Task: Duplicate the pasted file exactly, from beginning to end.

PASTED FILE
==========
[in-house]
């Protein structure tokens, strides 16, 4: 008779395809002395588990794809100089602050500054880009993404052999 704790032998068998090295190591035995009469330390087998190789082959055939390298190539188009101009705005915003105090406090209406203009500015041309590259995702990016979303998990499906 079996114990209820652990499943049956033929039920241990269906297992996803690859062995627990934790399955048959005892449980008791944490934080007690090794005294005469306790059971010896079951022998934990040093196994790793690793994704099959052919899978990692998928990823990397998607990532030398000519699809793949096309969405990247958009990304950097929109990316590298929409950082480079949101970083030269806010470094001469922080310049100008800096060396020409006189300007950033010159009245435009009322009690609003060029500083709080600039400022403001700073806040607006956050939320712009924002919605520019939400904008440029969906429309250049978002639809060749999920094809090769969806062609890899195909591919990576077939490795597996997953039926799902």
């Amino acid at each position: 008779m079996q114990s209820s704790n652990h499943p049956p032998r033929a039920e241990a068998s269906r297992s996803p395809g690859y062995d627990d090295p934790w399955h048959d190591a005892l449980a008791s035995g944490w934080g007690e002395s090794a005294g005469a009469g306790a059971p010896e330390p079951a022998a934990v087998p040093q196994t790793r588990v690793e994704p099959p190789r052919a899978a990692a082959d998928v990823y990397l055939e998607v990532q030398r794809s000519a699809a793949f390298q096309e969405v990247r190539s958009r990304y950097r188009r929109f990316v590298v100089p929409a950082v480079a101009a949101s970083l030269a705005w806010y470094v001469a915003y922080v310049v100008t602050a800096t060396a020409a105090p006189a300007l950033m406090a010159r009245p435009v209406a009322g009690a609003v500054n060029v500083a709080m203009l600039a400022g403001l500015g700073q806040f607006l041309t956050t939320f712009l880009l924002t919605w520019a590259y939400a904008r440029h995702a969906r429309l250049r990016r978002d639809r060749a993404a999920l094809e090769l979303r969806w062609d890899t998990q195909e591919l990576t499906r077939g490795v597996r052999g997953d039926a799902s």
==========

[in-house]
């Protein structure tokens, strides 16, 4: 008779395809002395588990794809100089602050500054880009993404052999 704790032998068998090295190591035995009469330390087998190789082959055939390298190539188009101009705005915003105090406090209406203009500015041309590259995702990016979303998990499906 079996114990209820652990499943049956033929039920241990269906297992996803690859062995627990934790399955048959005892449980008791944490934080007690090794005294005469306790059971010896079951022998934990040093196994790793690793994704099959052919899978990692998928990823990397998607990532030398000519699809793949096309969405990247958009990304950097929109990316590298929409950082480079949101970083030269806010470094001469922080310049100008800096060396020409006189300007950033010159009245435009009322009690609003060029500083709080600039400022403001700073806040607006956050939320712009924002919605520019939400904008440029969906429309250049978002639809060749999920094809090769969806062609890899195909591919990576077939490795597996997953039926799902």
């Amino acid at each position: 008779m079996q114990s209820s704790n652990h499943p049956p032998r033929a039920e241990a068998s269906r297992s996803p395809g690859y062995d627990d090295p934790w399955h048959d190591a005892l449980a008791s035995g944490w934080g007690e002395s090794a005294g005469a009469g306790a059971p010896e330390p079951a022998a934990v087998p040093q196994t790793r588990v690793e994704p099959p190789r052919a899978a990692a082959d998928v990823y990397l055939e998607v990532q030398r794809s000519a699809a793949f390298q096309e969405v990247r190539s958009r990304y950097r188009r929109f990316v590298v100089p929409a950082v480079a101009a949101s970083l030269a705005w806010y470094v001469a915003y922080v310049v100008t602050a800096t060396a020409a105090p006189a300007l950033m406090a010159r009245p435009v209406a009322g009690a609003v500054n060029v500083a709080m203009l600039a400022g403001l500015g700073q806040f607006l041309t956050t939320f712009l880009l924002t919605w520019a590259y939400a904008r440029h995702a969906r429309l250049r990016r978002d639809r060749a993404a999920l094809e090769l979303r969806w062609d890899t998990q195909e591919l990576t499906r077939g490795v597996r052999g997953d039926a799902s």